Simply Use fewer Plastic Products
Plastics that end up as ocean debris contribute to habitat destruction and entangle and kill tens of thousands of marine animals each year. To limit your impact, carry a reusable water bottle, store food in non-disposable containers, bring your own cloth tote or other reusable bags when shopping, and recycle whenever possible.
Help Take Care of the Beach
Whether you enjoy diving, surfing, or relaxing on the beach, always clean up after yourself. Explore and appreciate the ocean without interfering with wildlife or removing rocks and coral. Go even further by encouraging others to respect the marine environment or by participating in local beach cleanups.
Support Organizations Working to Protect the Ocean
Many institutes and organizations are fighting to protect ocean habitats and marine wildlife. Find a national organization and consider giving financial support or volunteering for hands-on work or advocacy. If you live near the coast, join up with a local branch or group, and get involved in projects close to home. Here are a few great organizations to get involved with.
Make Safe, Sustainable Seafood Choices
Global fish populations are rapidly being depleted due to demand, loss of habitat, and unsustainable fishing practices. When shopping or dining out, help reduce the demand for overexploited species by choosing seafood that is both healthful and sustainable.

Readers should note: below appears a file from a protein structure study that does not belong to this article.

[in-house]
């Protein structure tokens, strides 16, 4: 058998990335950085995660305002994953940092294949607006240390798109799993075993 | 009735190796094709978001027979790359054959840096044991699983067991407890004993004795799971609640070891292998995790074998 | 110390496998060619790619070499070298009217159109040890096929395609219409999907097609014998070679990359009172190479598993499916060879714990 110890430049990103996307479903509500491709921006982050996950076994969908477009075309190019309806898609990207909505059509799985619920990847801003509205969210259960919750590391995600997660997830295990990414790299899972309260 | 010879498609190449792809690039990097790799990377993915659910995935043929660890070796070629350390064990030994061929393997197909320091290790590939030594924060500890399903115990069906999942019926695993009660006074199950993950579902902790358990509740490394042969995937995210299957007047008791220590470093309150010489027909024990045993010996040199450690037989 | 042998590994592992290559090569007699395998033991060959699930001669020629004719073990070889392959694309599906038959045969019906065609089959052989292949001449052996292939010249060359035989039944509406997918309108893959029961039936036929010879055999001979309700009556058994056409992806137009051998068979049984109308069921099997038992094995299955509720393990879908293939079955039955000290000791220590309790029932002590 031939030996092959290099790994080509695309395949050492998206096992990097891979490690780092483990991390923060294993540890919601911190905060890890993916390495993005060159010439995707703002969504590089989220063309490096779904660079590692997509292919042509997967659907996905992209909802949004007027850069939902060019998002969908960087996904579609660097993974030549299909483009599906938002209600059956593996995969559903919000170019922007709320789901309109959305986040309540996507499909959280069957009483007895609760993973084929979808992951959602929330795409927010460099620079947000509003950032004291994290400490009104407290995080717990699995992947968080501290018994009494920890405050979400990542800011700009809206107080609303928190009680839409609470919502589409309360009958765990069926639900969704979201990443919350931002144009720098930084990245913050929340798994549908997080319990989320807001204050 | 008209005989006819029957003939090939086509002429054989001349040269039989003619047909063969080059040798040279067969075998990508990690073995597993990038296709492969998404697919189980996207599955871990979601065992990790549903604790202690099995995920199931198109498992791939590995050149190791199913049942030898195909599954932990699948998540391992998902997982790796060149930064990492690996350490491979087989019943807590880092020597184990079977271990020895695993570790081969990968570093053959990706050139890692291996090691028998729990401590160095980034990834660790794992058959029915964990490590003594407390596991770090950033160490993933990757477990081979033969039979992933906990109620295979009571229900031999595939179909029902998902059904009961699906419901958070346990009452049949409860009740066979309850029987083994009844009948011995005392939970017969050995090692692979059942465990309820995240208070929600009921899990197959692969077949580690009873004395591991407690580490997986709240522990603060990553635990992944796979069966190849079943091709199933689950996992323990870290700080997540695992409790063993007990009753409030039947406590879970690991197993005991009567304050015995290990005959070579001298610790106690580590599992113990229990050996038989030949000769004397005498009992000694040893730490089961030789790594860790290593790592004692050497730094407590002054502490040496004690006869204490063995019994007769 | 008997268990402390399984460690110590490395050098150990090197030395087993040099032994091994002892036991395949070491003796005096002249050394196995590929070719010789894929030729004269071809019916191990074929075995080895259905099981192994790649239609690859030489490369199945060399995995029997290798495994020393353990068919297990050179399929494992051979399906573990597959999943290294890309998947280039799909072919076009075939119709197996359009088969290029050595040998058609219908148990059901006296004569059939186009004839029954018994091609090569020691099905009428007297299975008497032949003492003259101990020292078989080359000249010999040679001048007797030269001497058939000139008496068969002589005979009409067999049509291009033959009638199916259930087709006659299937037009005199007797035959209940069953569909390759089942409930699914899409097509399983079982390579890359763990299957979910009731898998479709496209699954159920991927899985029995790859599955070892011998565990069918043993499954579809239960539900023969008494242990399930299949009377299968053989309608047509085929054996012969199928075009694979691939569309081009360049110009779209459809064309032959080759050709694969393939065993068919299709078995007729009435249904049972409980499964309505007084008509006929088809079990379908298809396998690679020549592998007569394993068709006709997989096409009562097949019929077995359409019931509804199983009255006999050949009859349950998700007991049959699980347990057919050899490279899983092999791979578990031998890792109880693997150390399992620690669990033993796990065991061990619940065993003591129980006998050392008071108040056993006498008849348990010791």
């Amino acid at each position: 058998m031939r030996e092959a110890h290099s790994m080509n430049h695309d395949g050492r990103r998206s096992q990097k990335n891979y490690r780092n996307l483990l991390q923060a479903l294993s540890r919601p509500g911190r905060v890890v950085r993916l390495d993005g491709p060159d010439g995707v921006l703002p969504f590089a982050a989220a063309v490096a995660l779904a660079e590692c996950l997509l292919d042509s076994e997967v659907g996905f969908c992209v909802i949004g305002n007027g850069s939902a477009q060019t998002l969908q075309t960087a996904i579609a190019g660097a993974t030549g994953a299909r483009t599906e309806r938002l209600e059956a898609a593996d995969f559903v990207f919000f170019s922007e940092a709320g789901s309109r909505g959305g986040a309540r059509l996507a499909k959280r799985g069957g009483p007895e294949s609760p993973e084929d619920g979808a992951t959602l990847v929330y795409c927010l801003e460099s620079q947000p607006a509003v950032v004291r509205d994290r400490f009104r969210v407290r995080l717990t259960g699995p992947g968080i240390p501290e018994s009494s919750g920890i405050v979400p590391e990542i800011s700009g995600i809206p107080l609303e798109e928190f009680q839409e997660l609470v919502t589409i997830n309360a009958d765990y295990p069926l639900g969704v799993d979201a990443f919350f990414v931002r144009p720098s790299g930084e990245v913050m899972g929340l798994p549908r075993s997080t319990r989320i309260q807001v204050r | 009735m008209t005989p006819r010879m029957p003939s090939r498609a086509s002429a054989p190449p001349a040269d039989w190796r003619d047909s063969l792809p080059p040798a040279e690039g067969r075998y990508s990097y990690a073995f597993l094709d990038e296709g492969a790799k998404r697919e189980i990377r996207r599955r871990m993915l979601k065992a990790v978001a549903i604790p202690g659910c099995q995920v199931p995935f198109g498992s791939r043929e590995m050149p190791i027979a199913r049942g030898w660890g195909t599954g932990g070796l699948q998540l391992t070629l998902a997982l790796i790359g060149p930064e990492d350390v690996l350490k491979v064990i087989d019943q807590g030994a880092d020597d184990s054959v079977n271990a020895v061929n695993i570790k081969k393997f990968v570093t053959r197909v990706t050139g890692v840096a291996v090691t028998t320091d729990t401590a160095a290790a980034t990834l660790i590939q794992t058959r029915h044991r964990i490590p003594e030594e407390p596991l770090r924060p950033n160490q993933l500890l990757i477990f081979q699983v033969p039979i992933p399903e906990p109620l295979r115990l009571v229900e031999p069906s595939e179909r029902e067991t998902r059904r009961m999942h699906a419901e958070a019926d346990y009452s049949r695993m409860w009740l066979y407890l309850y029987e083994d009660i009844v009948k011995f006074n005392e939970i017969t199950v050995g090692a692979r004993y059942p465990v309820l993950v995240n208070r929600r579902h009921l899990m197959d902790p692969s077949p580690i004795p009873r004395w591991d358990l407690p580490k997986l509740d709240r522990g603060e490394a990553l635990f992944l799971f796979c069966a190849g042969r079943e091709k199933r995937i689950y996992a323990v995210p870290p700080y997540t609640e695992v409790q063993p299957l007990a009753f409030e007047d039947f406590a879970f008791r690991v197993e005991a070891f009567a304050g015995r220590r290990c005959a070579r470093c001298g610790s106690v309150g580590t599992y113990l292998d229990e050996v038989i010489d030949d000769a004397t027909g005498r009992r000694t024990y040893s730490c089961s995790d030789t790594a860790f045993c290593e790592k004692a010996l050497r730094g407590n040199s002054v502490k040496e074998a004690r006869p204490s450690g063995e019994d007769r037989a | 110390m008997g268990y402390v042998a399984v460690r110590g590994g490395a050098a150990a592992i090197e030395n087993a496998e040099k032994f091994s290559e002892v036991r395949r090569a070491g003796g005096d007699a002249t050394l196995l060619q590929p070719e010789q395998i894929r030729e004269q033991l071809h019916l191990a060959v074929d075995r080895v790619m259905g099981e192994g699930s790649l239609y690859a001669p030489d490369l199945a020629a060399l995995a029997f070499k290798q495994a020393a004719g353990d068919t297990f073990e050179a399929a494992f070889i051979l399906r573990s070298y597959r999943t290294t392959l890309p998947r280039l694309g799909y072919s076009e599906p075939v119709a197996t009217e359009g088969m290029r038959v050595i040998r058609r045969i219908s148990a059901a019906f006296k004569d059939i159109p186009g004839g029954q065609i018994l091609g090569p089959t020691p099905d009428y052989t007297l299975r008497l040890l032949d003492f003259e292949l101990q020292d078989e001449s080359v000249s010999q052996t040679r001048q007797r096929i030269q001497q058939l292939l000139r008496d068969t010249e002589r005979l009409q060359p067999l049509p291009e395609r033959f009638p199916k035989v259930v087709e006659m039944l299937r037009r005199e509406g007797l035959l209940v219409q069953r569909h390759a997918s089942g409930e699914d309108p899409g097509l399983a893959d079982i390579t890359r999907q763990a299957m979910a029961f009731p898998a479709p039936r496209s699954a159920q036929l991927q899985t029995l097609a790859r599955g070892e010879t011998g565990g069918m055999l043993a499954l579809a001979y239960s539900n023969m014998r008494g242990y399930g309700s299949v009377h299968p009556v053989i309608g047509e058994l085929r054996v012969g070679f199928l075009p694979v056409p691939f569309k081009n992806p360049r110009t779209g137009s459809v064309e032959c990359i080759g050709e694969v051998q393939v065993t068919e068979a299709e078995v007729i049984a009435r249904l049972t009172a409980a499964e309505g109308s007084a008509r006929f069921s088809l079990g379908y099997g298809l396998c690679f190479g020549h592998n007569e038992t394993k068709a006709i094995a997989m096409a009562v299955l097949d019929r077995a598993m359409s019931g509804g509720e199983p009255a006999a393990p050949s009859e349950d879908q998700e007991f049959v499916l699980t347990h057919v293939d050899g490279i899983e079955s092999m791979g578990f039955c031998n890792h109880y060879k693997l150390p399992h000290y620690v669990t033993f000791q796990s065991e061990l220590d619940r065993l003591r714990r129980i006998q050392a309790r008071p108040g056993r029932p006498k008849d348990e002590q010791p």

Don't Purchase Items That Exploit Marine Life
Certain products contribute to the harming of fragile coral reefs and marine populations. Avoid purchasing items such as coral jewelry, tortoiseshell hair accessories (made from hawksbill turtles), and shark products. Always use sunscreens that are coral friendly.
Be an Ocean-Friendly Pet Owner
Read pet food labels and consider seafood sustainability when choosing a diet for your pet. Never flush cat litter, which can contain pathogens harmful to marine life. Avoid stocking your aquarium with wild-caught saltwater fish, and never release any aquarium fish into the ocean or other bodies of water, a practice that can introduce non-native species harmful to the existing ecosystem.
Influence Change in Your Community
Research the ocean policies of public officials before you vote or contact your local representatives to let them know you support marine conservation projects. Consider patronizing restaurants and grocery stores that offer only sustainable seafood, and speak up about your concerns if you spot a threatened species on the menu or at the seafood counter.
Sources: National Geographic, Ocean Conservancy, and Ocean Crusaders
Plastic isn’t made to pollute the ocean, but there are up to 13 million tons of plastic entering marine waters each year.